Monday, November 19, 2018

Sacred Questions by Kellye Fabian (book review)

Since my surrender to Christ in 2014, I have changed in many ways - I don't talk the way I used to (I try really hard to not use bad words and to be thoughtful in my speech), I don't spend time with the kinds of people I used to (who weren't good influences), I don't see life the way I used to (for myself). In other ways, I KNOW I have changed but it's hard to see - I'm still impatient, get angry, and am selfish...but I have grown MORE patient, LESS irritable and offendable, and LESS selfish. Some days it's so hard to see. In those times that it's so difficult to see the change, the growth, the sanctification, I question myself. I question my salvation.

As Christians we are promised a re-birth, to become a new creation. So how should we feel when we can't see the change? We can question ourselves, our salvation or faith, or even God. Instead we should ask questions. "Sacred Questions" by Kellye Fabian allows room for such questions. In this yearlong journey, Fabian leads readers through Scripture passages with questions about themselves, God, and others.

I enjoyed the divisions in this book. There are twelve topics divided into four sections: the first to "ground your heart, mind, and soul in the truth tha tin Christ, you are unendingly loved and unshakably secure." The second section "begin[s] the outward movement, as you will confront the things that try to dislodge you from the truth that you are loved and secure." The third section will "turn your eyes, ears, and heart outward to join in the redemptive work God is doing in the world." Finally, the last section "will allow your life to speak and reflect your relationship with Jesus, doing good in the world with the Holy Spirit's help and inviting others into the life Jesus has granted you." While the book is written with the ability for readers to go through it in a year, the author gives allowance for readers to "engage the sections in whatever order you choose." It's difficult for me not to read a book from cover to cover, but I appreciate the freedom with this book. I had a rough time connecting to the first few sections but when I skipped (gasp, I know) to another section, "Grounded," I really started to enjoy the book.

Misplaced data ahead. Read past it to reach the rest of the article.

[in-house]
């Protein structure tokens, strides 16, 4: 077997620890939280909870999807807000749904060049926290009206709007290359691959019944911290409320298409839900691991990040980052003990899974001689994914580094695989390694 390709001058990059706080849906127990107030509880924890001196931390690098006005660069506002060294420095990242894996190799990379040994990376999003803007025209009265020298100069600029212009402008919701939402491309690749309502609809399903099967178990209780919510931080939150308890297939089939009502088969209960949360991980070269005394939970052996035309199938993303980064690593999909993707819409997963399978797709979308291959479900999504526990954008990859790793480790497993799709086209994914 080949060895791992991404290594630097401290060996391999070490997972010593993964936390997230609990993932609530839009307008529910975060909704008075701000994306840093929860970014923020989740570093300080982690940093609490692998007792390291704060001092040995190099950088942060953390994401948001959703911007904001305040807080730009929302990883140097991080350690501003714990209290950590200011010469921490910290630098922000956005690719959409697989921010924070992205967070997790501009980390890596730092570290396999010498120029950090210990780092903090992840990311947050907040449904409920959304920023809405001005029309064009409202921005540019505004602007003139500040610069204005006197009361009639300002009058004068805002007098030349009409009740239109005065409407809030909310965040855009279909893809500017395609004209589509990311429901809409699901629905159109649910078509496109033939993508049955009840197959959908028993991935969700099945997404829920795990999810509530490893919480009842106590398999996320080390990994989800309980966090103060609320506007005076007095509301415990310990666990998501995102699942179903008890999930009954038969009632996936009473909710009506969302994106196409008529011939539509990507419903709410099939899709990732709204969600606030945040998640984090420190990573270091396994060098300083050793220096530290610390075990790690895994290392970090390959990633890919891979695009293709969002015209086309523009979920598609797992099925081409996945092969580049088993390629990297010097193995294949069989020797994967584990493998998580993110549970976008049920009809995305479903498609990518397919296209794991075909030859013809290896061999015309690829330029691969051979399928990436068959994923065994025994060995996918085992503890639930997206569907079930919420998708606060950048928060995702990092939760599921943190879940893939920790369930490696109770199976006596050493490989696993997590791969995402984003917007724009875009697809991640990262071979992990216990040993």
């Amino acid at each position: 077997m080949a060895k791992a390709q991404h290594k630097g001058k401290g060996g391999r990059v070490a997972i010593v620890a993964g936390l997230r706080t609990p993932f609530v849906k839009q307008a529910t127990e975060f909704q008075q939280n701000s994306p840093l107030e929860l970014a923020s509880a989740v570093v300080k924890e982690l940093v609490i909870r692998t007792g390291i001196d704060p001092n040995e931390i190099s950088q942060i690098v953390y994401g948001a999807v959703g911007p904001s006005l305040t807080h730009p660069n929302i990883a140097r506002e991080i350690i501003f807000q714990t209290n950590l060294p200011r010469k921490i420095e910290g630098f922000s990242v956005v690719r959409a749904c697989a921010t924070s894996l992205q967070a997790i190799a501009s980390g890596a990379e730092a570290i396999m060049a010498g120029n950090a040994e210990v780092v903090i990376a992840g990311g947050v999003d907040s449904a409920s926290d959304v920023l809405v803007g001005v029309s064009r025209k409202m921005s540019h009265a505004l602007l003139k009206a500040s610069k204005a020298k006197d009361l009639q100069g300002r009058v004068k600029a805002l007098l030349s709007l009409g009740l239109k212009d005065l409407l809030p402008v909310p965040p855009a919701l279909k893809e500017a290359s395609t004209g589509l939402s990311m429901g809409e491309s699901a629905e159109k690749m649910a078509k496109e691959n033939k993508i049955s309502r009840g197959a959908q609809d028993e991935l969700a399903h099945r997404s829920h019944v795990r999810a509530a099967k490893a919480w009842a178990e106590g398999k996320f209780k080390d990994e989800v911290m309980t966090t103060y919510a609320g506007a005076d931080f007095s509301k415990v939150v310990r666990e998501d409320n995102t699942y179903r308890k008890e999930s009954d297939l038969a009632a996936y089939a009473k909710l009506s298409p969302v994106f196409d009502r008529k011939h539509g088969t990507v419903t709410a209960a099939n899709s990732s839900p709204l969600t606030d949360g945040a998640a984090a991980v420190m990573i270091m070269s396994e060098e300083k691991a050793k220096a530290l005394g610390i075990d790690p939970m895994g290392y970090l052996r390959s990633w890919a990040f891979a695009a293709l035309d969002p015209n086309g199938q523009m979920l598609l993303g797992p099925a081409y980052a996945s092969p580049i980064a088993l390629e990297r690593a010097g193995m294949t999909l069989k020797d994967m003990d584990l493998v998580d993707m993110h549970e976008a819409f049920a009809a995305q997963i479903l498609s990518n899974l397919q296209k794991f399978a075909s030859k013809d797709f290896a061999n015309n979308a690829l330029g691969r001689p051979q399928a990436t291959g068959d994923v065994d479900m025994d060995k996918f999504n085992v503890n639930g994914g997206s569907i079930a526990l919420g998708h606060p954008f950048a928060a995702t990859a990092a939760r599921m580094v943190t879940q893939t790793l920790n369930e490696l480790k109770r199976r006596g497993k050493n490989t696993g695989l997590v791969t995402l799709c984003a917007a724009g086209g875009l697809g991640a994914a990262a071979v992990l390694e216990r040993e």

I disliked the font size! It's so small! I have good eyes although I'm thinking I might be on my way to getting reading glasses. While I appreciate that all the Scripture is printed in the book, the print is really, really small in some places.
small font! Eek!
If you have questions about God but don't feel like there's space in Christianity for questions, read this book. It's ok to ask questions. God is bigger than our doubt! He can meet you in your questions and lead you closer to Him.

You can find Sacred Questions by Kellye Fabian on AmazonSmile or other book retailers!

Disclaimer: I received this book in order to write an honest review. All opinions are my own and may differ from others' opinions. I also use a link for AmazonSmile - if you buy with this link, a small (small) percentage goes to Emmaus Biblical Seminary in Haiti. They help equip Hatian leaders to go forth and spread God's kingdom!

Friday, November 16, 2018

favorite sports movie (Creed II movie trailer)

The Blind Side, A League of Their Own, Miracle, The Sandlot, The Cutting Edge, Cool Running, Remember the Titans, The Replacements, Field of Dreams, The Rookie, Rookie of the Year, Cinderella Man, Facing the Giants, Coach Carter....oh I could go on and on. But what's my favorite sports movie? 
“A team isn’t a bunch of kids out to win. A team is something you belong to, something you feel, something you have to earn.”
Gordon Bombay, The Mighty Ducks (1992)
A bunch of ragtag kids slapping around a hockey puck....then this limo drives onto the ice. They go from basically hating one another to becoming a kind of family. The Mighty Ducks was probably the first movie I obsessed over. I knew all the names and jersey numbers of the players. I LOVED Guy Germaine - Number 00. I remember writing in my diary about this movie. 
OK that's a little embarrassing. BUT I still love this movie - and D2 and D3. I've enjoyed watching it several times (on VHS, no doubt). I've enjoyed sharing them with my older boys (despite a few curse words...thanks a lot Disney). 
Not everything has to be serious to be inspirational! This movie has slapstick humor and jokes (bad ones, Averman) right alongside hard things like divorce, death, and injury. 
One movie series I've never seen is Rocky. Gasp, I know! I should; it's an iconic film series. With a new movie coming out! Learn more about Creed II below:
The poster is even inspirational!
image via Grace Hill Media
Life has become a balancing act for Adonis Creed. Between personal obligations and training for his next big fight, he is up against the challenge of his life. Facing an opponent with ties to his family's past only intensifies his impending battle in the ring. Rocky Balboa is there by his side through it all and, together, Rocky and Adonis will confront their shared legacy, question what's worth fighting for, and discover that nothing's more important than family. Creed II is about going back to basics to rediscover what made you a champion in the first place, and remembering that, no matter where you go, you can't escape your history.  The film releases in theaters on Wednesday, November 21. #CreedII